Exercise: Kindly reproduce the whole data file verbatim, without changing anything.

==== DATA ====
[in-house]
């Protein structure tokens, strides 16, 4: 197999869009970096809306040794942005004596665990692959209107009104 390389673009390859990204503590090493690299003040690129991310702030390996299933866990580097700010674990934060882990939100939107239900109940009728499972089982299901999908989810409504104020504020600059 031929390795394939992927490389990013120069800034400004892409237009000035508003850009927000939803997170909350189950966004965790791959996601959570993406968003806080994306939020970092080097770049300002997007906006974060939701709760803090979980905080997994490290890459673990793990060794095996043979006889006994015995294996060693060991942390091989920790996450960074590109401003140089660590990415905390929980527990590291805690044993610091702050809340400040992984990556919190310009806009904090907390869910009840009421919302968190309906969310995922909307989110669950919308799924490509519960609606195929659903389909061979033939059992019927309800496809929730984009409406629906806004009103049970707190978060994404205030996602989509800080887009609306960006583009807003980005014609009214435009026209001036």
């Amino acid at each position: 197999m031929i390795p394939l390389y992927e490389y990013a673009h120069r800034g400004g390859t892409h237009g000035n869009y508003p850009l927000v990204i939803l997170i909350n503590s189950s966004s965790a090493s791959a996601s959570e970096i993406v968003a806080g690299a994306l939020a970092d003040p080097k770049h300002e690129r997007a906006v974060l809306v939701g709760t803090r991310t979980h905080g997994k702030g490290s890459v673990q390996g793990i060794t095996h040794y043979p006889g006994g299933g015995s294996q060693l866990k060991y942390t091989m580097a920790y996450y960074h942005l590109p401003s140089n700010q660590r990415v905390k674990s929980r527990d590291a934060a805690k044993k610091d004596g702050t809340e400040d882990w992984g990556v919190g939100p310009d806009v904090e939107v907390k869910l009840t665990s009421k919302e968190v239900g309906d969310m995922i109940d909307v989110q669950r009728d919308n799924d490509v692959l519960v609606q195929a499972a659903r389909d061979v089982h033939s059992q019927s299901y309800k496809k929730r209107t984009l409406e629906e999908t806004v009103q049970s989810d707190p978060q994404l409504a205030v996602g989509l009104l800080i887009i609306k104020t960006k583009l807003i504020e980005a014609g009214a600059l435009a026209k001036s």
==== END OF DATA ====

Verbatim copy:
[in-house]
């Protein structure tokens, strides 16, 4: 197999869009970096809306040794942005004596665990692959209107009104 390389673009390859990204503590090493690299003040690129991310702030390996299933866990580097700010674990934060882990939100939107239900109940009728499972089982299901999908989810409504104020504020600059 031929390795394939992927490389990013120069800034400004892409237009000035508003850009927000939803997170909350189950966004965790791959996601959570993406968003806080994306939020970092080097770049300002997007906006974060939701709760803090979980905080997994490290890459673990793990060794095996043979006889006994015995294996060693060991942390091989920790996450960074590109401003140089660590990415905390929980527990590291805690044993610091702050809340400040992984990556919190310009806009904090907390869910009840009421919302968190309906969310995922909307989110669950919308799924490509519960609606195929659903389909061979033939059992019927309800496809929730984009409406629906806004009103049970707190978060994404205030996602989509800080887009609306960006583009807003980005014609009214435009026209001036």
């Amino acid at each position: 197999m031929i390795p394939l390389y992927e490389y990013a673009h120069r800034g400004g390859t892409h237009g000035n869009y508003p850009l927000v990204i939803l997170i909350n503590s189950s966004s965790a090493s791959a996601s959570e970096i993406v968003a806080g690299a994306l939020a970092d003040p080097k770049h300002e690129r997007a906006v974060l809306v939701g709760t803090r991310t979980h905080g997994k702030g490290s890459v673990q390996g793990i060794t095996h040794y043979p006889g006994g299933g015995s294996q060693l866990k060991y942390t091989m580097a920790y996450y960074h942005l590109p401003s140089n700010q660590r990415v905390k674990s929980r527990d590291a934060a805690k044993k610091d004596g702050t809340e400040d882990w992984g990556v919190g939100p310009d806009v904090e939107v907390k869910l009840t665990s009421k919302e968190v239900g309906d969310m995922i109940d909307v989110q669950r009728d919308n799924d490509v692959l519960v609606q195929a499972a659903r389909d061979v089982h033939s059992q019927s299901y309800k496809k929730r209107t984009l409406e629906e999908t806004v009103q049970s989810d707190p978060q994404l409504a205030v996602g989509l009104l800080i887009i609306k104020t960006k583009l807003i504020e980005a014609g009214a600059l435009a026209k001036s």